Unless you’ve been on Mars for the majority of the past twelve months you’d have heard about the H1N1 virus also called swine flu. In reaction to this perceived “killer” virus, authorities across the world ordered mass doses of a vaccine against the virus in an effort to save the people from the terror of influenza. As things turned out there was no danger and several authorities in the northern hemisphere have scaled back their orders substantially.
Actually most recent figures from the USA show that this flu season was especially mild with much less cases than normal. The Australian government was unable to cut back its purchase and hence has a great deal of vaccine in storage. It’s looking to eliminate this by another scare campaign about second waves (which can be tricky when there was no initial wave). Through all this however there hasn’t been some questioning of the fundamental assumption that giving individuals a flu vaccine protects them from influenza and that in turn they and society benefit.
Many nations have annual flu vaccination plans for those over 65. Some of them have been going for several years. It was with some interest then it appeared recently that there isn’t actually any evidence to demonstrate that this does any good! The well-respected Cochrane collaboration released a report, which looked at 75 studies over a 40-year period.
It was that “The available evidence is of poor quality and gives no guidance about the safety, efficacy or efficacy of influenza vaccines in people aged 65 years or older”. In simple terms after 40 years we don’t know if giving individuals over 65 a flu vaccine does any good or any harm. Now to be honest there is not anything whatsoever to suggest that there’s any harm done though the protection of its use hasn’t been proved. Also it may be that nobody has been able to discover the evidence of benefit though it can be there.
However after 40 years and 75 research on a trivial medical procedure you’d expect evidence of advantage to be apparent. The premise that because it involves vaccination it has to be good isn’t a scientific position but one of religion. Interestingly it’s precisely the sort of criticism that is leveled at those opposed to vaccines by health authorities and physicians. Unfortunately “disagreements” over vaccination create heat and no light as positions are entrenched and truth are of little interest.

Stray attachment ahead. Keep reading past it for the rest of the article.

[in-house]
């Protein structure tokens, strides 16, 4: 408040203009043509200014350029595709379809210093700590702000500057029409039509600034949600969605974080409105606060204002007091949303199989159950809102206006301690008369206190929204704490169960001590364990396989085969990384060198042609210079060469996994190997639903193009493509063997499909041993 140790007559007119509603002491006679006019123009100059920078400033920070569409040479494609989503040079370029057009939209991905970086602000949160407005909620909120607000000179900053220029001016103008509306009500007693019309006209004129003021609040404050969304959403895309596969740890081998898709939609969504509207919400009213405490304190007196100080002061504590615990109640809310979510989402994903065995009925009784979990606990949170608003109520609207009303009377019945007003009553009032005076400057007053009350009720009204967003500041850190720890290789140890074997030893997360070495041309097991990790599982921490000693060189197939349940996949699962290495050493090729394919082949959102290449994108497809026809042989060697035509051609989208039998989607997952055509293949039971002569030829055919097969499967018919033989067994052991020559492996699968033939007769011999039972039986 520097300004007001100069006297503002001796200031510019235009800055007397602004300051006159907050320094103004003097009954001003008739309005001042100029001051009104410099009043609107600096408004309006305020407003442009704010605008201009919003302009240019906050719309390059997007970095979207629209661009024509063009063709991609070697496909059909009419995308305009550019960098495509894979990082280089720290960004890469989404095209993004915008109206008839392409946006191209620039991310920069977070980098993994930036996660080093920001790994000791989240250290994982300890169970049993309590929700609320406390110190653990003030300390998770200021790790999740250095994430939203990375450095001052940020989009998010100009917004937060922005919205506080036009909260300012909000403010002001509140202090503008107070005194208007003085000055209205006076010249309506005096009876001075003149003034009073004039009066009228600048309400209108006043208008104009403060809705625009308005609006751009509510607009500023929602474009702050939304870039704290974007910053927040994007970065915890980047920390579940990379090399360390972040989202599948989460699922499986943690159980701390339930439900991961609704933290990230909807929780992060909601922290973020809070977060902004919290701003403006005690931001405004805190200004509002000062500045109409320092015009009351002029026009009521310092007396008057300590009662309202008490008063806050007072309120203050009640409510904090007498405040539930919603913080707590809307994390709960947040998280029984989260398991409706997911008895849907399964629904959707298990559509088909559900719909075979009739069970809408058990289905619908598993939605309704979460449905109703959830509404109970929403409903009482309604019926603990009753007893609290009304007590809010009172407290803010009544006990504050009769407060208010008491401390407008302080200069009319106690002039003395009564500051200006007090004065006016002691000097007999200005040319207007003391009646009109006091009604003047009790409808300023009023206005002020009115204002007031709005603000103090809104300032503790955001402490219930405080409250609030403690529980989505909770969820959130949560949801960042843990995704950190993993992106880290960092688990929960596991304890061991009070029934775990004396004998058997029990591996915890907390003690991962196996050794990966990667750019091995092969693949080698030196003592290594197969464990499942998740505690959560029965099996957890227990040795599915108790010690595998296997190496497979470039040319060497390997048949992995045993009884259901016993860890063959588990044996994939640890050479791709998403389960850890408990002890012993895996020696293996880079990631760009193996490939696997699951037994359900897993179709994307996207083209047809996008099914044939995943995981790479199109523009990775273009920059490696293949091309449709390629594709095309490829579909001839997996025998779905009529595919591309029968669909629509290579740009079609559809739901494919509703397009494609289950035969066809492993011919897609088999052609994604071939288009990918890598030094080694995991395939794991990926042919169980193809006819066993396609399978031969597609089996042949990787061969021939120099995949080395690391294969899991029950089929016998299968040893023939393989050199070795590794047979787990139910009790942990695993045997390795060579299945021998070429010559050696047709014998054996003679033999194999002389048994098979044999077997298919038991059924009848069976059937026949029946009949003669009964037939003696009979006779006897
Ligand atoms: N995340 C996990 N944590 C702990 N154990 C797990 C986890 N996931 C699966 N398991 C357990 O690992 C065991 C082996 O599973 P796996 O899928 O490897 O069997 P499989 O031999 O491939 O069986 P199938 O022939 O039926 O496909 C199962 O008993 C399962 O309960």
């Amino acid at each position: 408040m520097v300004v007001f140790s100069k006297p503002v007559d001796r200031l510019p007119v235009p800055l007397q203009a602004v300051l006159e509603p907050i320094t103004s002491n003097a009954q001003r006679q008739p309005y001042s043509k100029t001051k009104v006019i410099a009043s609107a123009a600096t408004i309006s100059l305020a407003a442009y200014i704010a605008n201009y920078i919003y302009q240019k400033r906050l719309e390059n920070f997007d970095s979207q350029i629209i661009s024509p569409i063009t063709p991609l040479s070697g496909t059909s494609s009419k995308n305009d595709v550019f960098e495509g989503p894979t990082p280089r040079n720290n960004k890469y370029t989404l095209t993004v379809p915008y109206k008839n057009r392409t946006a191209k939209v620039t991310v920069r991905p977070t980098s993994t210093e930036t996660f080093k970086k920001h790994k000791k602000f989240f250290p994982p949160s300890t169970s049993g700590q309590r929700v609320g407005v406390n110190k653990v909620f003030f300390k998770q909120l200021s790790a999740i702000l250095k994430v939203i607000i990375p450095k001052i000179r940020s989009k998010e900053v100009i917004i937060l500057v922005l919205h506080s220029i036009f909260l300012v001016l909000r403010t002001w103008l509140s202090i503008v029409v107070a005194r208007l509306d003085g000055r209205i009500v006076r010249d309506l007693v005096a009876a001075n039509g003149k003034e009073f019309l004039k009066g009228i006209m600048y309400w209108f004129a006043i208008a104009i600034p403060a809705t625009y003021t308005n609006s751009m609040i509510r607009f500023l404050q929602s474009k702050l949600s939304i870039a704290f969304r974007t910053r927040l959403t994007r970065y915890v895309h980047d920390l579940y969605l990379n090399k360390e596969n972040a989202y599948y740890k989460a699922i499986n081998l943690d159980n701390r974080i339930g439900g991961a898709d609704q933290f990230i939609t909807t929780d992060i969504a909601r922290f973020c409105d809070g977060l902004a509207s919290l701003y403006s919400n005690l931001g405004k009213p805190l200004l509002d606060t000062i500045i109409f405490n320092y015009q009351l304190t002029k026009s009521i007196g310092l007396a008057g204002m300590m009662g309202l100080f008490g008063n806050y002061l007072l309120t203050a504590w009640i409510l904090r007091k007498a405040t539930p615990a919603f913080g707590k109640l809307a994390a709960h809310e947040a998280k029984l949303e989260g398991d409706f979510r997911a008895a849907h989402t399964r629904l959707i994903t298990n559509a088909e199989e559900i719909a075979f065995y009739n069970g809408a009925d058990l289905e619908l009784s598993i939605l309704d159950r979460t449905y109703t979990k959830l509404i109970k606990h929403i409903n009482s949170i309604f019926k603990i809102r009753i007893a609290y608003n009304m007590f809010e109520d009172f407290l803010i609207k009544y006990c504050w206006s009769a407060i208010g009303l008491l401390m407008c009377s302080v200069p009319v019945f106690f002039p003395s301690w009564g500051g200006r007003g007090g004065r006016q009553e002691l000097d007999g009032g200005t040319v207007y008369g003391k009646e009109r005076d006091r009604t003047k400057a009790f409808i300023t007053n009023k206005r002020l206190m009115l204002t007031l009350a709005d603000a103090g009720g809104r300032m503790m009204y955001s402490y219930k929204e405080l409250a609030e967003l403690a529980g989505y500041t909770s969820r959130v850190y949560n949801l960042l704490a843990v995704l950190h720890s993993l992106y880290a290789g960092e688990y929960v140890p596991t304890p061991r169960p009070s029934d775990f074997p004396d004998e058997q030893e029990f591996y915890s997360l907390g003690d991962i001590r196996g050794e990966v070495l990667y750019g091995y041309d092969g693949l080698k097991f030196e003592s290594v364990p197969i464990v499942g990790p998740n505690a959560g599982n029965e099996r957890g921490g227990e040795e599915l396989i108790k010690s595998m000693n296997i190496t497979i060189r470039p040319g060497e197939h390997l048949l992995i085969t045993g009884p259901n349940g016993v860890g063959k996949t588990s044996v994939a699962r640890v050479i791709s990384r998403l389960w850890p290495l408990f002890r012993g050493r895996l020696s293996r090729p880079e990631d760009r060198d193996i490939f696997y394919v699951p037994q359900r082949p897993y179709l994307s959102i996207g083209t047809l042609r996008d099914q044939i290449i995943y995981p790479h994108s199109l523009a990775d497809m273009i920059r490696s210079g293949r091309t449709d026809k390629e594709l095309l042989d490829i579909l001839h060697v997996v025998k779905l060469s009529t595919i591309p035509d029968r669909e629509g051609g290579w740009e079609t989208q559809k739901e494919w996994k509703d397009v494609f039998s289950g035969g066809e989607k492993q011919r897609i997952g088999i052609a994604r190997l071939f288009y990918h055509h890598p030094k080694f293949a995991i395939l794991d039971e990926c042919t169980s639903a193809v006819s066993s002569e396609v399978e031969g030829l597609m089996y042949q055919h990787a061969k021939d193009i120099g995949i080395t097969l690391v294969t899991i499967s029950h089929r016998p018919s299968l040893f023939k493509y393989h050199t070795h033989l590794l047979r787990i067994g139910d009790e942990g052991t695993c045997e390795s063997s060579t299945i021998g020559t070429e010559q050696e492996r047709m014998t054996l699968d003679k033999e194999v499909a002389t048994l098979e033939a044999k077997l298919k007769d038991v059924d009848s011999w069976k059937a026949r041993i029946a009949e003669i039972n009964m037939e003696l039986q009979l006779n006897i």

Keep in mind
Some medications are more useful than others. Those, which are revealed to be not helpful, go out of use. Medical procedures also, become superseded. There’s absolutely not any reason that the same logic should not apply to vaccination. Those, which are proven to be useful, should be continued. Those where there isn’t demonstrated to be benefit shouldn’t. Last year serious questions were raised over the papiloma virus vaccine (promoted as the Cervical Cancer vaccine).
How long it lasts in the system is cloudy,and by giving it to 13 year old it might have worn off by the time they need protection. Also there’s the lingering question about whether your system will ordinarily clear the virus anyway. An Australian report revealed that following the coming of the Chicken Pox vaccine there was an increase in the rate of hospitalization of the elderly with Shingles, which is caused by the same virus. This led a call for a different vaccine program. Whilst there was a decrease in cases of chicken pox, in kids this is hardly a enormous achievement as it is basically a minor childhood illness (yes there may be complications but this is uncommon ). The bottom line is that this things.
Let’s understand it
Governments spend large amounts of money on vaccine applications. There is in many cases some compulsion about being vaccinated and penalties for not doing this. This doesn’t happen with any other area of medicine. Assessments made on the basis of facts, not preconceived notions, religion in vaccines, or resistance to vaccines is needed. Those, which are proven to have benefits outweighing risks, are worth doing. Those where this isn’t true, aren’t worth continuing. Vaccination is a medical and public health issue. It’s not a sacred cow. Programs will need to be assessed, criticized and altered or stopped if not found to be of advantage. Justification on the premise that vaccination, of itself, is great is no better an argument than vaccination, of itself, is bad.